Durham has asked to be included on the wrecker list a number of times; the sheriff has denied the request on each occasion. Durham claims that he has been excluded because he is an active political opponent of Jones. The sheriff denies this claim, noting that he does not require his employees or people on the wrecker list to support him in political campaigns. Sheriff Jones bases his selections for the list upon the operator's reputation, character, qualifications, and encounters with the sheriff's department. He claims that Durham does not satisfy these criteria. Durham admits that he had been found guilty of driving under the influence of intoxicants four or five times during the 1960's, that he had been found guilty of driving under the influence around March 1979, that he had been given a warning by the state patrol in 1979 for speeding to the scene of an accident in his wrecker, and that on several occasions, he had driven his wrecker to accidents after drinking several beers. Durham has had numerous complaints and arguments with various persons and a number of warrants have been taken out for him. Durham has no insurance coverage protecting the vehicles he has towed once they are placed on his lot. A deputy sheriff once refused to let Durham tow a vehicle to which his rig was attached because he smelled alcohol on Durham's breath.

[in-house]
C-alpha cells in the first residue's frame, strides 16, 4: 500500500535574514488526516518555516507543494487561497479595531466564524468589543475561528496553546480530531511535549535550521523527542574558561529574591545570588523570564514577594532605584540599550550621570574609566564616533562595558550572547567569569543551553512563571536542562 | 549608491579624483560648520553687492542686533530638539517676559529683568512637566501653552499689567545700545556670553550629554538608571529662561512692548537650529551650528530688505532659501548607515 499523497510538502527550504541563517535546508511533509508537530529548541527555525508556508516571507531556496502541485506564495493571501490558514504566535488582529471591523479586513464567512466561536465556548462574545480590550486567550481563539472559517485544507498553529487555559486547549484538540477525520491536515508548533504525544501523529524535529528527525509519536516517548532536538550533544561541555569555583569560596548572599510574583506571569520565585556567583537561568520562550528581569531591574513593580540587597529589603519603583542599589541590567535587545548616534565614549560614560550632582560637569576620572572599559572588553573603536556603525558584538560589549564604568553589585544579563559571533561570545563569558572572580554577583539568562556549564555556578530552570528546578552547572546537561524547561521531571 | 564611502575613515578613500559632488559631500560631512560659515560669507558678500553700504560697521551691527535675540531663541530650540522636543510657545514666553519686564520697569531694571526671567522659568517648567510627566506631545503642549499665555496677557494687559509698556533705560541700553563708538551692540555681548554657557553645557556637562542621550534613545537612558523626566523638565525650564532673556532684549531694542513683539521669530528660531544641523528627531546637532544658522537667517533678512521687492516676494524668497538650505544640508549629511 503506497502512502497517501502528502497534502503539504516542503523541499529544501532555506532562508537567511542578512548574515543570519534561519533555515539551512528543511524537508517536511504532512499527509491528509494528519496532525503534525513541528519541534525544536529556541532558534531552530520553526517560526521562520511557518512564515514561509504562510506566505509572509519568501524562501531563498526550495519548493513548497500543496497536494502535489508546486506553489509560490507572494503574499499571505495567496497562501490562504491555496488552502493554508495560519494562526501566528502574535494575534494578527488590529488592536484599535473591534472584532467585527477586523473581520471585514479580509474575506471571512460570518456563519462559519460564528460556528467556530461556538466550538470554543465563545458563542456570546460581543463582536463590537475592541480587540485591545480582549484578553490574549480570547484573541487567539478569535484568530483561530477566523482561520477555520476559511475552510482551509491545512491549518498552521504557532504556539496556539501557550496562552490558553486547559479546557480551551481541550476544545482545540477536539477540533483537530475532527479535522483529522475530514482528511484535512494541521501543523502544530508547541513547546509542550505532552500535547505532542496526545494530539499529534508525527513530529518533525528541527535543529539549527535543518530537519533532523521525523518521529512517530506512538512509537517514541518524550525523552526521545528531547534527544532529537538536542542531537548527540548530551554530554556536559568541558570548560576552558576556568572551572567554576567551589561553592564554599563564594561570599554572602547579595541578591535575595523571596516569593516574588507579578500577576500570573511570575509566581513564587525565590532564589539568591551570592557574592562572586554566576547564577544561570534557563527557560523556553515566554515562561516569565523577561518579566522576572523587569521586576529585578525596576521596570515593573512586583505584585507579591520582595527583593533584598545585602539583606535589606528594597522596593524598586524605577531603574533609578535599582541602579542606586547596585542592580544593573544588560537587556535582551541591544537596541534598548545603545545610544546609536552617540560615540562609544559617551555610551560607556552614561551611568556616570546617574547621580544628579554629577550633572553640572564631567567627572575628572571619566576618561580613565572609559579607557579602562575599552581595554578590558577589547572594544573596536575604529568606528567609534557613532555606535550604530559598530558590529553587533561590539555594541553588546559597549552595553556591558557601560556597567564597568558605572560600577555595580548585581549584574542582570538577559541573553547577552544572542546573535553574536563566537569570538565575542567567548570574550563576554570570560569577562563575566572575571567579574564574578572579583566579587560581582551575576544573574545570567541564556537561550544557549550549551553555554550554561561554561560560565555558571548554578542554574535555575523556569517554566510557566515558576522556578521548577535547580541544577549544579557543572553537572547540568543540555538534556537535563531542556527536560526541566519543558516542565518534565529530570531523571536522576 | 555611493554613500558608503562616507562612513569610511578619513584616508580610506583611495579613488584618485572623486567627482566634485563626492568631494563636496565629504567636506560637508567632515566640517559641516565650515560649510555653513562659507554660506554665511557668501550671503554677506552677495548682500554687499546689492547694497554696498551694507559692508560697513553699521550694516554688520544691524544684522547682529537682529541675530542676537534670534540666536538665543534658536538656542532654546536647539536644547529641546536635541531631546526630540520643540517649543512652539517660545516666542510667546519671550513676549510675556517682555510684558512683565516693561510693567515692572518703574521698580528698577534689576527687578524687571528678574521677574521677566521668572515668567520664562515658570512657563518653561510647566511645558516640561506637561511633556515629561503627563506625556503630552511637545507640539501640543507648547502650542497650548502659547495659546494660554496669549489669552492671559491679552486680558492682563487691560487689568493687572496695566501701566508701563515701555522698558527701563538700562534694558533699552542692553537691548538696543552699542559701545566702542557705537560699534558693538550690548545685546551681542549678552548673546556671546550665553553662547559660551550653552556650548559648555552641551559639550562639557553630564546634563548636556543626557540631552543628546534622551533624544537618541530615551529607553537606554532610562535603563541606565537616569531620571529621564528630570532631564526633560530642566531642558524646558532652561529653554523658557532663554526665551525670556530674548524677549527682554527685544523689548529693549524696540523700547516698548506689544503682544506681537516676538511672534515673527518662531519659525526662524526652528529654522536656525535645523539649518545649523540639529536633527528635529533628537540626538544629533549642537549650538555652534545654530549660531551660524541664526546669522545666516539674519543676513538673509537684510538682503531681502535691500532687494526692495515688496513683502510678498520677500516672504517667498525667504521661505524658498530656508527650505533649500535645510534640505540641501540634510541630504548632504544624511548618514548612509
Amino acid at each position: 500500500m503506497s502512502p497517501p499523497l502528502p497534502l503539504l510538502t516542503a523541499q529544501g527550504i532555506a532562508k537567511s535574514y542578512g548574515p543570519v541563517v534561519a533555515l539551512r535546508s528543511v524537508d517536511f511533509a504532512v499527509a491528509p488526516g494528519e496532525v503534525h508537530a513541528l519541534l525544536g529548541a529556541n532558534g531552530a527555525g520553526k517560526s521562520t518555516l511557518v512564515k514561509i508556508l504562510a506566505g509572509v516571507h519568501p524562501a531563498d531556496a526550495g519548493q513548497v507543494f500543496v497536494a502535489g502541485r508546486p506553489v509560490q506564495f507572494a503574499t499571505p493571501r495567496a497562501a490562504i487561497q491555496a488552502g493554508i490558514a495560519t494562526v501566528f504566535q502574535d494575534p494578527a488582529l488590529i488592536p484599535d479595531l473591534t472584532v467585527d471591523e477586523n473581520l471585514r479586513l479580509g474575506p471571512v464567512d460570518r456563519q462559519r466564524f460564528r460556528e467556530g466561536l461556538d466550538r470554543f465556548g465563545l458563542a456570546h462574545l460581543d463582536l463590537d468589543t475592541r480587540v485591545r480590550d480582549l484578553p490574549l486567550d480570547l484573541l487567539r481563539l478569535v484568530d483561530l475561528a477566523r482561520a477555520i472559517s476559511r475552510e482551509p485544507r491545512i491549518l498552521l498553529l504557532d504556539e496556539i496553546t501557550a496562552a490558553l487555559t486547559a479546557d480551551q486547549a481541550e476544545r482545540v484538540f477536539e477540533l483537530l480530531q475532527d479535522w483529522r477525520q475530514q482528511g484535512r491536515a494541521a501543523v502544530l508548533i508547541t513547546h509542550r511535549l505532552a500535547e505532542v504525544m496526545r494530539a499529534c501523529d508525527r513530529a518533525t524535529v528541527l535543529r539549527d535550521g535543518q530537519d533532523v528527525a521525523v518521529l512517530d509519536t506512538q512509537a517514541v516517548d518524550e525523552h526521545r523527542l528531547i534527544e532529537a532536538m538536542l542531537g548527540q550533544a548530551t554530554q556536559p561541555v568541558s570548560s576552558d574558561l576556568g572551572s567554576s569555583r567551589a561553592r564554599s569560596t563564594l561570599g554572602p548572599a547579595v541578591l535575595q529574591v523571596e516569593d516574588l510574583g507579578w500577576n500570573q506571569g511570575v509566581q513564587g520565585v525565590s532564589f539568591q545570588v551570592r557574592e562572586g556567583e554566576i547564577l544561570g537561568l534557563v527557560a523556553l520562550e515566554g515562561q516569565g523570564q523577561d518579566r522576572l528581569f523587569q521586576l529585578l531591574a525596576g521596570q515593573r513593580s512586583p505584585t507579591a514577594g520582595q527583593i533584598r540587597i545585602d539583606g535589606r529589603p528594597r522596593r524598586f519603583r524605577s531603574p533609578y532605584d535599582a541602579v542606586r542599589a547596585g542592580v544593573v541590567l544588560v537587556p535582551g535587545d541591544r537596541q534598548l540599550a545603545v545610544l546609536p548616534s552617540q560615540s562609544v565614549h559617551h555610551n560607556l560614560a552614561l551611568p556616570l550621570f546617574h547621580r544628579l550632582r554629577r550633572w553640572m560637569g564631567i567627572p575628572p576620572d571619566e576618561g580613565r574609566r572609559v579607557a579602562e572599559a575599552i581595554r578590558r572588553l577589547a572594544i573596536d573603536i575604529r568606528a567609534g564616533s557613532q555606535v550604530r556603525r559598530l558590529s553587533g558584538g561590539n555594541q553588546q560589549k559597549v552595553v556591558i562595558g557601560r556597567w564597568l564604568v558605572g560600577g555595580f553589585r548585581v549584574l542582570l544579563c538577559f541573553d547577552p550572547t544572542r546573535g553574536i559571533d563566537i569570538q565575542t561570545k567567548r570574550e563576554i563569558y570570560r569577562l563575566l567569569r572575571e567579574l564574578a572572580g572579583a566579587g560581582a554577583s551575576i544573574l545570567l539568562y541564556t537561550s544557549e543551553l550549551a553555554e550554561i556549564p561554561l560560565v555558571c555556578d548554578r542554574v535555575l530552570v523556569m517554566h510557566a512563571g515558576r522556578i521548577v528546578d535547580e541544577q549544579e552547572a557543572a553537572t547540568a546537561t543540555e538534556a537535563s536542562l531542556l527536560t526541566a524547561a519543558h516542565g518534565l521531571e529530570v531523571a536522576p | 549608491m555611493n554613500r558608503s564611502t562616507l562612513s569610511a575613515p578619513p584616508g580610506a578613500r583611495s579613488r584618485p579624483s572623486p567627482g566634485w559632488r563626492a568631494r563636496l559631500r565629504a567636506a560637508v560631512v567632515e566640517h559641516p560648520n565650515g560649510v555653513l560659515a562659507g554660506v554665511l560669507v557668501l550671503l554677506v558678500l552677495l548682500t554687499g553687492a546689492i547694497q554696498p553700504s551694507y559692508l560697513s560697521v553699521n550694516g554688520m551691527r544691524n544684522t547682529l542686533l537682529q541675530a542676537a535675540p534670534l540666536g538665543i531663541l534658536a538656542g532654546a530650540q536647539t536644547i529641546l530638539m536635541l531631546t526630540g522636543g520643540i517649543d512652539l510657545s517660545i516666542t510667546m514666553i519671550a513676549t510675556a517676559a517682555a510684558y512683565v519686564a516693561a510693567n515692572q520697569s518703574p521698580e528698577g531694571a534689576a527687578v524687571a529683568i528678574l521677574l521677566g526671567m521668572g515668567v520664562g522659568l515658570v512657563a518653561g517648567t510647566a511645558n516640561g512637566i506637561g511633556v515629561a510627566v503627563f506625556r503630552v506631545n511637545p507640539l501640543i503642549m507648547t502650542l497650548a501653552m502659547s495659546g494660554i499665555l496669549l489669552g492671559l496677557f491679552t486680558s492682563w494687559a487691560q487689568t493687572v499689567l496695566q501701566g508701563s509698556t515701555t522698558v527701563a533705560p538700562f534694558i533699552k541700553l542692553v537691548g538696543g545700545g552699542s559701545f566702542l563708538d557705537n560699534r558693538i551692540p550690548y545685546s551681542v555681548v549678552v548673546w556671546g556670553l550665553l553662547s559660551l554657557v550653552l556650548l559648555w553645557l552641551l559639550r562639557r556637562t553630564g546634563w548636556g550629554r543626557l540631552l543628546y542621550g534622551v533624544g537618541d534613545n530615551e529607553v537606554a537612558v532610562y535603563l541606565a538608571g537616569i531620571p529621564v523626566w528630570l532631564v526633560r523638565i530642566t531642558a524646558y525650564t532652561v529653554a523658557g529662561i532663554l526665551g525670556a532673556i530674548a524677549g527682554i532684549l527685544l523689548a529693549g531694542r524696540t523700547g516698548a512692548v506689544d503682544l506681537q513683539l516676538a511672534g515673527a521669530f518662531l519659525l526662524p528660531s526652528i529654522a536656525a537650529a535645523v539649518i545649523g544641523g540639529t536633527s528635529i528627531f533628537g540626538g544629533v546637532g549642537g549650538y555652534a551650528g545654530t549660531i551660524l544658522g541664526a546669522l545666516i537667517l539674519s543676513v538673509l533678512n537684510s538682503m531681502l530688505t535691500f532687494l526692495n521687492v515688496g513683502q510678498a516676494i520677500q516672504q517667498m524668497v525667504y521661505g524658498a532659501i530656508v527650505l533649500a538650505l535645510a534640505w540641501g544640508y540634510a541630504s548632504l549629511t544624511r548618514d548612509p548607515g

Appellant first argues that the sheriff's method of formulating the wrecker list violates due process. Second, Durham argues that the sheriff has not satisfied his burden of persuasion that political retribution motivated the appellant's exclusion from the list.
Durham has failed to establish that Sheriff Jones deprived him of an interest within the fourteenth amendment's protection of liberty and property. See, Perry v. Sindermann, 408 U.S. 593, 601, 92 S.Ct. 2694, 2699, 33 L.Ed.2d 570 (1972); Board of Regents v. Roth, 408 U.S. 564, 577, 92 S.Ct. 2701, 2709, 33 L.Ed.2d 548 (1972). In Roth, the Court held that the range of interests protected by procedural due process is not infinite. 408 U.S. at 570, 92 S.Ct. at 2705. Appellant's contention that the sheriff's posting of the list deprived him of "liberty" cannot withstand scrutiny in light of the district court's finding that the list was not posted.
In order to have a property interest within the protection of procedural due process, a person must have more than an abstract need or desire for a particular benefit. Roth, 408 U.S. at 577, 92 S.Ct. at 2709. While absence of a contractual right to employment does not preclude the existence of a property interest, plaintiff must show a mutually recognized entitlement, as opposed to a unilateral expectation of a benefit, to establish the existence of a property interest. Perry, 408 U.S. at 602-03, 92 S.Ct. at 2700; Winkler v. County of DeKalb, 648 F.2d 411, 413-14 (5th Cir.1981). The district court found that Sheriff Jones has never listed plaintiff's service and has not used his wrecker service. Consequently, Durham's interest constitutes a unilateral expectation. Sheriff Jones' decision has only affected Durham's ability to receive business from the Walker County sheriff's department and has not affected either Durham's right to operate a towing service or his ability to perform this service for other law enforcement agencies.
Durham's failure to request a transcript precludes us from addressing the merits of his second contention. The district court found that the preponderance of the evidence supports Sheriff Jones' position that he did not place plaintiff on the list on the basis of the latter's reputation, character, qualifications and encounters with the sheriff's department.
The judgment of the district court is therefore